Capias Warrant in Florida

A capias warrant is an arrest order issued by a court. In the simplest of terms, a capias warrant means “the defendant needs to appear in court before the judge” … basically their presence is needed by the judge. Capias warrants are only issued when the court deems it necessary. It directs law enforcement officials to arrest a particular person. When the court determines that a capias must be issued, the circuit court judge directs the Clerk of Court to create the order electronically and send the e-warrant over to the concerned officials. A capias directs law enforcement to physically detain the individual, place them under arrest, and bring them before the court. Florida Rules of Criminal Procedure under Rule 3.730 also permit a prosecuting attorney to issue a capias warrant.

Capias Warrant in Florida

A Capias Warrant and Arrest Warrant are Somewhat Different

Although the terms “capias warrant” and “arrest warrant” are often used interchangeably, there are fundamental differences between the two. The Capias warrant is typically issued by the court after formal charges have been filed against the defendant. However, the Arrest Warrant is a court order to take the person into custody before formal charges are filed. Capias warrants can be filed for various reasons, such as:

Taking the Right Steps is Essential for a Defendant

If a capias warrant has been issued for you, the first step to take is to confirm that the capias warrant is for you. Next, get in touch with an expert criminal defense attorney. A lawyer experienced in such cases can get the warrant recalled before you’re arrested by law enforcement officials. Depending on the facts of the case, you could get the warrant revoked or, perhaps, get the charges cleared without having to appear in court in person. Most importantly, always rely on the advice of an attorney, and never attempt to deal with the situation on your own or evade arrest. 

Turning Yourself In is Advisable

Having confirmed the validity of the capias warrant, you might want to turn yourself in voluntarily. As a result, you’ll prove that you’re not a flight risk. You’ll also indicate that you’re a law-abiding citizen and willing to take responsibility for your situation. Trying to avoid getting arrested endangers yourself and the people with whom you’re staying. There’s a chance that it will result in additional criminal changes that you’ll have to face. On the other hand, appearing voluntarily ensures that you’ll get the first court appearance within 24 hours. Remember, we are here to help you anytime you need us, we are available 24/7.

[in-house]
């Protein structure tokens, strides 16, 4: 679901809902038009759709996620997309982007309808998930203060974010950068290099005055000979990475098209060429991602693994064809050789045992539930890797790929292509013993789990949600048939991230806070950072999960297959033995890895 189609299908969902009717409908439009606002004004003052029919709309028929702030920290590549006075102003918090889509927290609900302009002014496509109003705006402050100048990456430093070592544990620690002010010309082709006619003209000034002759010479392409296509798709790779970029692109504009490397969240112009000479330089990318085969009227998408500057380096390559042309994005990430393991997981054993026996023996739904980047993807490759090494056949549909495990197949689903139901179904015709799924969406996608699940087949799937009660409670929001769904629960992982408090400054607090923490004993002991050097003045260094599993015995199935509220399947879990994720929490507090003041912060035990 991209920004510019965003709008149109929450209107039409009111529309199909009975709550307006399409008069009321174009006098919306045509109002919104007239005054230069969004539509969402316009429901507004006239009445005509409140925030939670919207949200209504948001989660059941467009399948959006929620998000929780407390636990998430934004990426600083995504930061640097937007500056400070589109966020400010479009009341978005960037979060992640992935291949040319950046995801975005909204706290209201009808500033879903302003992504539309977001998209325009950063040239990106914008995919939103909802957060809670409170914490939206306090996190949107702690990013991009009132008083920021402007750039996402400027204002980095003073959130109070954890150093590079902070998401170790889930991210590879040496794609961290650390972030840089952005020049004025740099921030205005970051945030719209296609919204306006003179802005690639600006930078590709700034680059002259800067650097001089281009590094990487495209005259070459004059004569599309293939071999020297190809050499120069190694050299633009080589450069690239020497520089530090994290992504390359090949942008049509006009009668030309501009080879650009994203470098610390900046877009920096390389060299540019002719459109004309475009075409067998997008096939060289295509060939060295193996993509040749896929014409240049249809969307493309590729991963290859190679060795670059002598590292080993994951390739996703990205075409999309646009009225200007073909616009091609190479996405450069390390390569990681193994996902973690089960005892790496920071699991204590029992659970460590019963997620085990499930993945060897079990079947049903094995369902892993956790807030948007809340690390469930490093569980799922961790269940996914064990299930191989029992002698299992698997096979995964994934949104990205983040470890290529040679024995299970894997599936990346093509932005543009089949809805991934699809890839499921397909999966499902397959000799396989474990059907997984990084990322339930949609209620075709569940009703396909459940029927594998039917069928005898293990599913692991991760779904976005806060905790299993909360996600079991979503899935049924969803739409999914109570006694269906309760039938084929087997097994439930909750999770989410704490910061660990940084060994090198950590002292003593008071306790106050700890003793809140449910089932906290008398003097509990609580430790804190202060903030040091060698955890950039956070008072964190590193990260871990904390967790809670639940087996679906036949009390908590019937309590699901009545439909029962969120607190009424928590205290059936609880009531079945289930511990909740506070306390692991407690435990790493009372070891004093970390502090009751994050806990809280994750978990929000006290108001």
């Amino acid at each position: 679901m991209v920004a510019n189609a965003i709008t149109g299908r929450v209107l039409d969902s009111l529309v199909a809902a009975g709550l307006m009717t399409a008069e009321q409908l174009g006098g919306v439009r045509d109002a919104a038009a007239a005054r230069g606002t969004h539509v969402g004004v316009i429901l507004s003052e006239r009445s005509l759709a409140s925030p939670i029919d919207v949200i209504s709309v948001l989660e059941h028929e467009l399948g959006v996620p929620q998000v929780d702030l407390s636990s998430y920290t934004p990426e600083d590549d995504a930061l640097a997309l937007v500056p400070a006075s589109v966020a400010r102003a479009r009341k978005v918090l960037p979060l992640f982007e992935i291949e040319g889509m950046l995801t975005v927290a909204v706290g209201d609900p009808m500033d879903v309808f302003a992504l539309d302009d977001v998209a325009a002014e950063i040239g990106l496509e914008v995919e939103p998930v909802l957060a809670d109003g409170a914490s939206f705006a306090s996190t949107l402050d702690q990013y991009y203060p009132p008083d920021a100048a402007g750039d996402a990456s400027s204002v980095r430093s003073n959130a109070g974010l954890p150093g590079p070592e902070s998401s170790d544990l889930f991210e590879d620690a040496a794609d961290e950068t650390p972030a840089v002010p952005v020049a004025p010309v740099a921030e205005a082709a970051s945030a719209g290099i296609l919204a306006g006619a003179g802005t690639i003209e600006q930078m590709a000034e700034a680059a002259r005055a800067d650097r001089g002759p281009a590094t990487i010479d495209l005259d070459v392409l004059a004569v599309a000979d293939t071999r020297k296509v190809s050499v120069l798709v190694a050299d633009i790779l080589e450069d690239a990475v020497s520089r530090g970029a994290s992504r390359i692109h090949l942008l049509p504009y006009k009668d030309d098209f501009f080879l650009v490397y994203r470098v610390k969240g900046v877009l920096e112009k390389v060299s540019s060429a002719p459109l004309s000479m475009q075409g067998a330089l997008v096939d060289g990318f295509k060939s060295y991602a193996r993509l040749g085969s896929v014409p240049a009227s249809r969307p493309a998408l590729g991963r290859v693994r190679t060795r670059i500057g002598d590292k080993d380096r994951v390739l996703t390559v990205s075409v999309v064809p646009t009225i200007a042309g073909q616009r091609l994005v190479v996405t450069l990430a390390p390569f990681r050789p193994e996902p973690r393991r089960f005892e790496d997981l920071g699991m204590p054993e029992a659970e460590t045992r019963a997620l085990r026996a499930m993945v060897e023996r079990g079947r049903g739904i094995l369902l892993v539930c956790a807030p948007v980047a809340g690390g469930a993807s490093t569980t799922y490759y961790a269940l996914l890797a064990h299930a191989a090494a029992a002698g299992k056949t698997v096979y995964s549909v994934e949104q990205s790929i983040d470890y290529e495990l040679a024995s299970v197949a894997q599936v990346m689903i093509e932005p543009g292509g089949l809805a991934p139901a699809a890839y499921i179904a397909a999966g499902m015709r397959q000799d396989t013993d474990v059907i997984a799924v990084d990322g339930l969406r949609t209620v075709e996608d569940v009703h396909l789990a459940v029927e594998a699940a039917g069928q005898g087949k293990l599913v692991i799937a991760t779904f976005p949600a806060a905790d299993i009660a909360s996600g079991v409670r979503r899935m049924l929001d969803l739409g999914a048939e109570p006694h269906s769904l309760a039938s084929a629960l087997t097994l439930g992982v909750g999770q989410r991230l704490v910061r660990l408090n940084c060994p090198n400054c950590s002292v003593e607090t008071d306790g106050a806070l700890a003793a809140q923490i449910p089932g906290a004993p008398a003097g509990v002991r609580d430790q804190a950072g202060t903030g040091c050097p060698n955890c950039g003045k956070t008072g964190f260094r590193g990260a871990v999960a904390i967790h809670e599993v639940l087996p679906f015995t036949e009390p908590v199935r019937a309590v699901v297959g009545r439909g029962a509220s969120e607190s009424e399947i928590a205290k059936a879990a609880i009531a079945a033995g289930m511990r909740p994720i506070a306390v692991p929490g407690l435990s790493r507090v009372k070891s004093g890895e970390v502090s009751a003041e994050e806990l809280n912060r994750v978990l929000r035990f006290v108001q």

Exercise Your Right to Remain Silent if You’re Arrested

Never try to talk your way out of the situation. Even if you’ve chosen to turn yourself in, do not make statements of any kind or explain the circumstances to the officers on duty. You might end up revealing information that can be used against you in a court of law. Anything you say will be written down and relayed to the public prosecutor, who will likely use it to build a case against you. Wait for your attorney to arrive while you invoke your constitutional right to remain silent without legal representation. Having an attorney present also ensures that the arresting officers follow the correct protocols for arrest and arraignment

Capias Warrants Often Have Bonds Attached 

Oftentimes, the judge chooses to attach a bond amount to the capias warrant. This bond amount is typically higher than the usual bond for that particular offense or felony. Most capias warrants carry a minimum $2,000 bond. However, depending on the situation, the judge may choose to issue a no-bond capias order. 

If you or your loved one are in need of information on Capias Warrant, call us at 407-307-3384 to speak with a qualified legal professional or fill out the contact form on this page. We’re available 24/7, we offer free initial consultation and payment plans. In addition to our Orlando location, we have offices in the following cities across the state of Florida:

*Additional Orlando Florida & Orange County Legal Resources

Serving Florida

Open 24/7

Contact Us Today!